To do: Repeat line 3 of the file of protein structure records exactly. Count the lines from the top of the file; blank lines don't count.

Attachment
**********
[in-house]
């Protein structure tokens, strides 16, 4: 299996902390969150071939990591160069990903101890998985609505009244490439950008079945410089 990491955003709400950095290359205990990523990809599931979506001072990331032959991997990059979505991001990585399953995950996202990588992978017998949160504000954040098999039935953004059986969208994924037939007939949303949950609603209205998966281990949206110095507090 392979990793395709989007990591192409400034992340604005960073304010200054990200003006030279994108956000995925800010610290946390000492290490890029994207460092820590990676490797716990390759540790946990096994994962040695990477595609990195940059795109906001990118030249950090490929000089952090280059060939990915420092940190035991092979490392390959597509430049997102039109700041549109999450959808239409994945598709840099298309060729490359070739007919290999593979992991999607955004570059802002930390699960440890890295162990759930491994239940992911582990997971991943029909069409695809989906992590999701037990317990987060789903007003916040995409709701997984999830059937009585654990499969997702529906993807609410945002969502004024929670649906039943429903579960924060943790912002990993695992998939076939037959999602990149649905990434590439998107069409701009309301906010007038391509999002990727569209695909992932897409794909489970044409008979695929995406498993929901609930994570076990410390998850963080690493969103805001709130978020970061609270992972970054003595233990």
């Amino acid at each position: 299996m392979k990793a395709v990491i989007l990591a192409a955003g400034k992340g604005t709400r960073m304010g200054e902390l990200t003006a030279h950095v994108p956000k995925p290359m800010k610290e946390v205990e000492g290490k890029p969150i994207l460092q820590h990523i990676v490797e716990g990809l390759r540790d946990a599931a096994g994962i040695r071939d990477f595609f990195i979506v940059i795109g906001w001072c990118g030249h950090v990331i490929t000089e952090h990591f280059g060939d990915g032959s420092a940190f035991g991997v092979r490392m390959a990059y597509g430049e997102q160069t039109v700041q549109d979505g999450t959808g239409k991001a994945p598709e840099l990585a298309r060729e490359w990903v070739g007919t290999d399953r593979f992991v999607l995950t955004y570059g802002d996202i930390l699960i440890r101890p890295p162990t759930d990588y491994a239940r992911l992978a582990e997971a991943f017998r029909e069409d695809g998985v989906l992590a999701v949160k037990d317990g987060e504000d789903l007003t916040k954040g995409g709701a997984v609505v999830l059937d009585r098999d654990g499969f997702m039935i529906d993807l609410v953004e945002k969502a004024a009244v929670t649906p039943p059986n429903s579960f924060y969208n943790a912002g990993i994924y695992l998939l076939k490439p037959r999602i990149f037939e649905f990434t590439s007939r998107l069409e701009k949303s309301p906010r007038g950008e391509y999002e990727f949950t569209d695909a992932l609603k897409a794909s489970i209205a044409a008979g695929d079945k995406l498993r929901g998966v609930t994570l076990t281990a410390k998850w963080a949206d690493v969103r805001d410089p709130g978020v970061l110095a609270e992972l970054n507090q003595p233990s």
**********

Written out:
């Amino acid at each position: 299996m392979k990793a395709v990491i989007l990591a192409a955003g400034k992340g604005t709400r960073m304010g200054e902390l990200t003006a030279h950095v994108p956000k995925p290359m800010k610290e946390v205990e000492g290490k890029p969150i994207l460092q820590h990523i990676v490797e716990g990809l390759r540790d946990a599931a096994g994962i040695r071939d990477f595609f990195i979506v940059i795109g906001w001072c990118g030249h950090v990331i490929t000089e952090h990591f280059g060939d990915g032959s420092a940190f035991g991997v092979r490392m390959a990059y597509g430049e997102q160069t039109v700041q549109d979505g999450t959808g239409k991001a994945p598709e840099l990585a298309r060729e490359w990903v070739g007919t290999d399953r593979f992991v999607l995950t955004y570059g802002d996202i930390l699960i440890r101890p890295p162990t759930d990588y491994a239940r992911l992978a582990e997971a991943f017998r029909e069409d695809g998985v989906l992590a999701v949160k037990d317990g987060e504000d789903l007003t916040k954040g995409g709701a997984v609505v999830l059937d009585r098999d654990g499969f997702m039935i529906d993807l609410v953004e945002k969502a004024a009244v929670t649906p039943p059986n429903s579960f924060y969208n943790a912002g990993i994924y695992l998939l076939k490439p037959r999602i990149f037939e649905f990434t590439s007939r998107l069409e701009k949303s309301p906010r007038g950008e391509y999002e990727f949950t569209d695909a992932l609603k897409a794909s489970i209205a044409a008979g695929d079945k995406l498993r929901g998966v609930t994570l076990t281990a410390k998850w963080a949206d690493v969103r805001d410089p709130g978020v970061l110095a609270e992972l970054n507090q003595p233990s």